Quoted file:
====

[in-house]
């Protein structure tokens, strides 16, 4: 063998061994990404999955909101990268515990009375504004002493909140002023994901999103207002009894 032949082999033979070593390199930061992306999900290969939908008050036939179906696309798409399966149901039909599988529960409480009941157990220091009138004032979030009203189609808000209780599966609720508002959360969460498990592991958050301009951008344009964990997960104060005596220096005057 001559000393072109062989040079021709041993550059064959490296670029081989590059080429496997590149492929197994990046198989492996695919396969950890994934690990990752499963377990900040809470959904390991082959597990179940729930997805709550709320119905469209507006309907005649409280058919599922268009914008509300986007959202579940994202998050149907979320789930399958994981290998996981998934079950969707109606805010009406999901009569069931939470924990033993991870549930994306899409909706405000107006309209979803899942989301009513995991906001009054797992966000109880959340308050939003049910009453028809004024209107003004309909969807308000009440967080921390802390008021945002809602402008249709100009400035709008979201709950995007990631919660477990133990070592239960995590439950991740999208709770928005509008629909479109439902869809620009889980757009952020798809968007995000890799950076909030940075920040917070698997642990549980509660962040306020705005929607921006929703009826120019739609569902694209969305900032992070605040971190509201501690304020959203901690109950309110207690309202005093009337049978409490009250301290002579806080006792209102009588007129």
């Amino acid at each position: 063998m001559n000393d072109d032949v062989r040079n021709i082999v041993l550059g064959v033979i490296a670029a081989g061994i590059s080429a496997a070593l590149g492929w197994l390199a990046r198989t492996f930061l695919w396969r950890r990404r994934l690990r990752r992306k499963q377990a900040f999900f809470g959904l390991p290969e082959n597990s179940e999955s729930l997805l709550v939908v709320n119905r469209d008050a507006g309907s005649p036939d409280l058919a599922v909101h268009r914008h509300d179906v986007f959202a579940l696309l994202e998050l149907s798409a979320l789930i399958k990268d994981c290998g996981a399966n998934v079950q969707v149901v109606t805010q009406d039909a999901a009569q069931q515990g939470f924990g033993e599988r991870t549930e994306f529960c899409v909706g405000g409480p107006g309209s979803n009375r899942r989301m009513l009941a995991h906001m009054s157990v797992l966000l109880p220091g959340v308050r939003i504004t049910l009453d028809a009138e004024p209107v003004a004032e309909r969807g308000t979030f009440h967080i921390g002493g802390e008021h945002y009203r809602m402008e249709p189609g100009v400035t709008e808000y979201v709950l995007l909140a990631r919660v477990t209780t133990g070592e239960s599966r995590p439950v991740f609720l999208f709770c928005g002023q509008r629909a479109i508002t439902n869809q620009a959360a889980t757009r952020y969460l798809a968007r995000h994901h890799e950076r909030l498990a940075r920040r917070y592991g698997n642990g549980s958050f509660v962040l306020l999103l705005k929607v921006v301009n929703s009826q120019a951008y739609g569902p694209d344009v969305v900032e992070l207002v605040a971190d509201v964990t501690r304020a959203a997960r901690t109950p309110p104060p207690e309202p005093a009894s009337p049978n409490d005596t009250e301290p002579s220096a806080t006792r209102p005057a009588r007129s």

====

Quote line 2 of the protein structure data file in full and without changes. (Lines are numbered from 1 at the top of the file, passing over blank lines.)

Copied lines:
């Protein structure tokens, strides 16, 4: 063998061994990404999955909101990268515990009375504004002493909140002023994901999103207002009894 032949082999033979070593390199930061992306999900290969939908008050036939179906696309798409399966149901039909599988529960409480009941157990220091009138004032979030009203189609808000209780599966609720508002959360969460498990592991958050301009951008344009964990997960104060005596220096005057 001559000393072109062989040079021709041993550059064959490296670029081989590059080429496997590149492929197994990046198989492996695919396969950890994934690990990752499963377990900040809470959904390991082959597990179940729930997805709550709320119905469209507006309907005649409280058919599922268009914008509300986007959202579940994202998050149907979320789930399958994981290998996981998934079950969707109606805010009406999901009569069931939470924990033993991870549930994306899409909706405000107006309209979803899942989301009513995991906001009054797992966000109880959340308050939003049910009453028809004024209107003004309909969807308000009440967080921390802390008021945002809602402008249709100009400035709008979201709950995007990631919660477990133990070592239960995590439950991740999208709770928005509008629909479109439902869809620009889980757009952020798809968007995000890799950076909030940075920040917070698997642990549980509660962040306020705005929607921006929703009826120019739609569902694209969305900032992070605040971190509201501690304020959203901690109950309110207690309202005093009337049978409490009250301290002579806080006792209102009588007129």